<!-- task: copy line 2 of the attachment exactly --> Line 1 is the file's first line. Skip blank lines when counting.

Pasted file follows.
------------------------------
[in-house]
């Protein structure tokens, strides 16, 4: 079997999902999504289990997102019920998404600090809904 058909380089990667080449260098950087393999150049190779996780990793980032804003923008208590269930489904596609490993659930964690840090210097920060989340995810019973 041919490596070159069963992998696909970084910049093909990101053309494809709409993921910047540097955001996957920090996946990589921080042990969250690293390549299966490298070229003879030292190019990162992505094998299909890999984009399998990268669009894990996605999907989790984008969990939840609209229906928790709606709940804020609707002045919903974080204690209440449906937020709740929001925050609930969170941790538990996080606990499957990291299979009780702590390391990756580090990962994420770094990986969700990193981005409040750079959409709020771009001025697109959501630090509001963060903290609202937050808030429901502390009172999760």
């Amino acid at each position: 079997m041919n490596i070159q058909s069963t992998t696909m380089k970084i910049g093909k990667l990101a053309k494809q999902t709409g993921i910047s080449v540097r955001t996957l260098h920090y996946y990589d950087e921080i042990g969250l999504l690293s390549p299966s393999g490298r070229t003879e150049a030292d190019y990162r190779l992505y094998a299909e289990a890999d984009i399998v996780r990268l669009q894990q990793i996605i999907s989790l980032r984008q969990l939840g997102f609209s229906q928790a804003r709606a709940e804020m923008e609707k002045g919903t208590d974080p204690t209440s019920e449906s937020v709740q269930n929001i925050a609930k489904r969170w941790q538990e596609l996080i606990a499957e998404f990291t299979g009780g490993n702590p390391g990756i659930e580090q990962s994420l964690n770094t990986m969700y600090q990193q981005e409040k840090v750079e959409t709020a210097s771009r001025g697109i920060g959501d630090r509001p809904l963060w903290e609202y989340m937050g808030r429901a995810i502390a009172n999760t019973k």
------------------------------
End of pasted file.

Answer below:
């Protein structure tokens, strides 16, 4: 079997999902999504289990997102019920998404600090809904 058909380089990667080449260098950087393999150049190779996780990793980032804003923008208590269930489904596609490993659930964690840090210097920060989340995810019973 041919490596070159069963992998696909970084910049093909990101053309494809709409993921910047540097955001996957920090996946990589921080042990969250690293390549299966490298070229003879030292190019990162992505094998299909890999984009399998990268669009894990996605999907989790984008969990939840609209229906928790709606709940804020609707002045919903974080204690209440449906937020709740929001925050609930969170941790538990996080606990499957990291299979009780702590390391990756580090990962994420770094990986969700990193981005409040750079959409709020771009001025697109959501630090509001963060903290609202937050808030429901502390009172999760």